Reasonable disagreement : liberal citizens and epistemic peers

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Reasonable people disagree. Political liberalism claims that the fact of reasonable disagreement has major implications for political justification: important political decisions should not be based on considerations that are reasonably disputed. Recent discussions in epistemology focus on whether reasonable disagreement undermines the justification of our controversial beliefs. My dissertation brings these political and epistemological issues together. I argue for a new position on the epistemology of disagreement, and show that this position, together with the correct understanding of liberal citizenship, leads to a skeptical challenge to political liberalism. The challenge is that the requirements of liberal citizenship are in tension with justified religious, moral, and philosophical belief. In answer to this challenge, I explore the strategy of thinking about people's fundamental convictions in terms of acceptance rather than belief.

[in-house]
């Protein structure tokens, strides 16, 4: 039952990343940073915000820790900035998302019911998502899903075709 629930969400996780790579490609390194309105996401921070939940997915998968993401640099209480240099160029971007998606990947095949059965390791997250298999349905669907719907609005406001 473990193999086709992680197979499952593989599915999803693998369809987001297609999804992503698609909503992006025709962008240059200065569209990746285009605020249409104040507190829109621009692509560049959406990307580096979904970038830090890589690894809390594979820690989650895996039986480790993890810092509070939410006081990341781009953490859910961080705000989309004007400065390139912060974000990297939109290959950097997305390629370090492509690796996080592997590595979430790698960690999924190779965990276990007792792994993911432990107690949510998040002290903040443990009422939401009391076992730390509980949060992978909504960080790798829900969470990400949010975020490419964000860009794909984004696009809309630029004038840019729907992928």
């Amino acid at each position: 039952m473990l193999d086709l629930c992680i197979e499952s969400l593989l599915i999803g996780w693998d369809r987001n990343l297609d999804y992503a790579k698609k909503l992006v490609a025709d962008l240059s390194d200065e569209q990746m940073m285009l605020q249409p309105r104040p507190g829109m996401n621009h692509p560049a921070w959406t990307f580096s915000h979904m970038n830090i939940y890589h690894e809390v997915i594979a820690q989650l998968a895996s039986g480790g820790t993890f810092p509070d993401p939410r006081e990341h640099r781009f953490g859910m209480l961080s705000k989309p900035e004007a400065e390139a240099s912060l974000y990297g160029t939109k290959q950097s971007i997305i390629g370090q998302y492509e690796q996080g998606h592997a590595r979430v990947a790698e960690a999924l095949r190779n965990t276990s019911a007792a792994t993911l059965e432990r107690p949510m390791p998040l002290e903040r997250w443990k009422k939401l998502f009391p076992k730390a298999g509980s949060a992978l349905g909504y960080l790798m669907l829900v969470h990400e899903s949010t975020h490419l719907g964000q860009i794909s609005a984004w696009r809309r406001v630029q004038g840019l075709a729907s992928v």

Type of resource text
Form electronic; electronic resource; remote
Extent 1 online resource.
Publication date 2013
Issuance monographic
Language English


Associated with van Wietmarschen, Han
Associated with Stanford University, Department of Philosophy.
Primary advisor Bratman, Michael
Thesis advisor Bratman, Michael
Thesis advisor Cohen, Joshua
Thesis advisor Lawlor, Krista
Advisor Cohen, Joshua
Advisor Lawlor, Krista


Genre Theses

Bibliographic information

Statement of responsibility Han van Wietmarschen.
Note Submitted to the Department of Philosophy.
Thesis Thesis (Ph.D.)--Stanford University, 2013.
Location electronic resource

Access conditions

© 2013 by Johannes Gerardus van Wietmarschen
This work is licensed under a Creative Commons Attribution Non Commercial 3.0 Unported license (CC BY-NC).

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